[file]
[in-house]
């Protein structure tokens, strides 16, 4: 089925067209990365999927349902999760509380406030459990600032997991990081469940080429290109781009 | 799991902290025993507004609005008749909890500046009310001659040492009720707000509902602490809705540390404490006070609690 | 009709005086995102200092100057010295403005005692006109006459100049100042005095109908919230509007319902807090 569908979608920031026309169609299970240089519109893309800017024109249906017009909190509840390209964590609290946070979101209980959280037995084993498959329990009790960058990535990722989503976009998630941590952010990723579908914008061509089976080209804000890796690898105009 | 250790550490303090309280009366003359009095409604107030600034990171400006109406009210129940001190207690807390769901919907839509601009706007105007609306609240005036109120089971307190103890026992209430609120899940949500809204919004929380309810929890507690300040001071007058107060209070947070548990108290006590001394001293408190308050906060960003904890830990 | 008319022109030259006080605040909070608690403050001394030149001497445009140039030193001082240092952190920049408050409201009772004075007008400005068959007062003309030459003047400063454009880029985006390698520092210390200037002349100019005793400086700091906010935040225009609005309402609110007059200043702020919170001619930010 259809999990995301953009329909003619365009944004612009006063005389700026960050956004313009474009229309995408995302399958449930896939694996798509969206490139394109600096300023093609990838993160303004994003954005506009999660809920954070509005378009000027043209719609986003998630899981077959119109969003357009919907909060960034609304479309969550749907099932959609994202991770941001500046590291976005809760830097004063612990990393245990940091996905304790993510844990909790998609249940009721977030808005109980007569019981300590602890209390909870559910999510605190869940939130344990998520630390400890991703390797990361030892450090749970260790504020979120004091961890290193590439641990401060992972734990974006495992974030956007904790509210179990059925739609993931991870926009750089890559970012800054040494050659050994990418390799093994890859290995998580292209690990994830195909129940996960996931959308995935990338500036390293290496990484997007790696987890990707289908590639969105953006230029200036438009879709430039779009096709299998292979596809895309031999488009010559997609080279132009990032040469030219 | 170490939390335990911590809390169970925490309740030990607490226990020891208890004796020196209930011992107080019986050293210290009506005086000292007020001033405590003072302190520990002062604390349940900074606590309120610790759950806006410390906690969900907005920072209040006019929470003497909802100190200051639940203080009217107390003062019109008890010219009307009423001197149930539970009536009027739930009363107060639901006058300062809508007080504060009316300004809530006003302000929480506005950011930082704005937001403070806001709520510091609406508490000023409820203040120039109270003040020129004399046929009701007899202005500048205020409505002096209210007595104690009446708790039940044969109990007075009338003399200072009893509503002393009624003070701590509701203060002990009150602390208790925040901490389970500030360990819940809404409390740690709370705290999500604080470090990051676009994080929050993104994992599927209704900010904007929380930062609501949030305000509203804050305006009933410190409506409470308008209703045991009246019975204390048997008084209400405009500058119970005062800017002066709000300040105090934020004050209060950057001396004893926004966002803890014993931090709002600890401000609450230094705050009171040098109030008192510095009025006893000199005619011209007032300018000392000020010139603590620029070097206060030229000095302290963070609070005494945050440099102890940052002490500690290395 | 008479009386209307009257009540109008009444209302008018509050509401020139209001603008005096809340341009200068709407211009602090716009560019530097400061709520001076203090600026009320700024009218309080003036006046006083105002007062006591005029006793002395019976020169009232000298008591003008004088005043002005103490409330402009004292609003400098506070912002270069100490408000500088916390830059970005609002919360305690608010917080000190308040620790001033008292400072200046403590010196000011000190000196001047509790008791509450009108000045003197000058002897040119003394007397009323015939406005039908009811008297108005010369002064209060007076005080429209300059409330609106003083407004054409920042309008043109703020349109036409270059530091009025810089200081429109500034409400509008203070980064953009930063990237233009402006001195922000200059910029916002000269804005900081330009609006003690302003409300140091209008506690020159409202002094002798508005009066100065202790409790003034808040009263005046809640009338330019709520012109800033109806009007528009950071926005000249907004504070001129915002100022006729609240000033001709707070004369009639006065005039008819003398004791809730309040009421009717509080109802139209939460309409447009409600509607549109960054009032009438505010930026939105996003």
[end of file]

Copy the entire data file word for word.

[in-house]
């Protein structure tokens, strides 16, 4: 089925067209990365999927349902999760509380406030459990600032997991990081469940080429290109781009 | 799991902290025993507004609005008749909890500046009310001659040492009720707000509902602490809705540390404490006070609690 | 009709005086995102200092100057010295403005005692006109006459100049100042005095109908919230509007319902807090 569908979608920031026309169609299970240089519109893309800017024109249906017009909190509840390209964590609290946070979101209980959280037995084993498959329990009790960058990535990722989503976009998630941590952010990723579908914008061509089976080209804000890796690898105009 | 250790550490303090309280009366003359009095409604107030600034990171400006109406009210129940001190207690807390769901919907839509601009706007105007609306609240005036109120089971307190103890026992209430609120899940949500809204919004929380309810929890507690300040001071007058107060209070947070548990108290006590001394001293408190308050906060960003904890830990 | 008319022109030259006080605040909070608690403050001394030149001497445009140039030193001082240092952190920049408050409201009772004075007008400005068959007062003309030459003047400063454009880029985006390698520092210390200037002349100019005793400086700091906010935040225009609005309402609110007059200043702020919170001619930010 259809999990995301953009329909003619365009944004612009006063005389700026960050956004313009474009229309995408995302399958449930896939694996798509969206490139394109600096300023093609990838993160303004994003954005506009999660809920954070509005378009000027043209719609986003998630899981077959119109969003357009919907909060960034609304479309969550749907099932959609994202991770941001500046590291976005809760830097004063612990990393245990940091996905304790993510844990909790998609249940009721977030808005109980007569019981300590602890209390909870559910999510605190869940939130344990998520630390400890991703390797990361030892450090749970260790504020979120004091961890290193590439641990401060992972734990974006495992974030956007904790509210179990059925739609993931991870926009750089890559970012800054040494050659050994990418390799093994890859290995998580292209690990994830195909129940996960996931959308995935990338500036390293290496990484997007790696987890990707289908590639969105953006230029200036438009879709430039779009096709299998292979596809895309031999488009010559997609080279132009990032040469030219 | 170490939390335990911590809390169970925490309740030990607490226990020891208890004796020196209930011992107080019986050293210290009506005086000292007020001033405590003072302190520990002062604390349940900074606590309120610790759950806006410390906690969900907005920072209040006019929470003497909802100190200051639940203080009217107390003062019109008890010219009307009423001197149930539970009536009027739930009363107060639901006058300062809508007080504060009316300004809530006003302000929480506005950011930082704005937001403070806001709520510091609406508490000023409820203040120039109270003040020129004399046929009701007899202005500048205020409505002096209210007595104690009446708790039940044969109990007075009338003399200072009893509503002393009624003070701590509701203060002990009150602390208790925040901490389970500030360990819940809404409390740690709370705290999500604080470090990051676009994080929050993104994992599927209704900010904007929380930062609501949030305000509203804050305006009933410190409506409470308008209703045991009246019975204390048997008084209400405009500058119970005062800017002066709000300040105090934020004050209060950057001396004893926004966002803890014993931090709002600890401000609450230094705050009171040098109030008192510095009025006893000199005619011209007032300018000392000020010139603590620029070097206060030229000095302290963070609070005494945050440099102890940052002490500690290395 | 008479009386209307009257009540109008009444209302008018509050509401020139209001603008005096809340341009200068709407211009602090716009560019530097400061709520001076203090600026009320700024009218309080003036006046006083105002007062006591005029006793002395019976020169009232000298008591003008004088005043002005103490409330402009004292609003400098506070912002270069100490408000500088916390830059970005609002919360305690608010917080000190308040620790001033008292400072200046403590010196000011000190000196001047509790008791509450009108000045003197000058002897040119003394007397009323015939406005039908009811008297108005010369002064209060007076005080429209300059409330609106003083407004054409920042309008043109703020349109036409270059530091009025810089200081429109500034409400509008203070980064953009930063990237233009402006001195922000200059910029916002000269804005900081330009609006003690302003409300140091209008506690020159409202002094002798508005009066100065202790409790003034808040009263005046809640009338330019709520012109800033109806009007528009950071926005000249907004504070001129915002100022006729609240000033001709707070004369009639006065005039008819003398004791809730309040009421009717509080109802139209939460309409447009409600509607549109960054009032009438505010930026939105996003």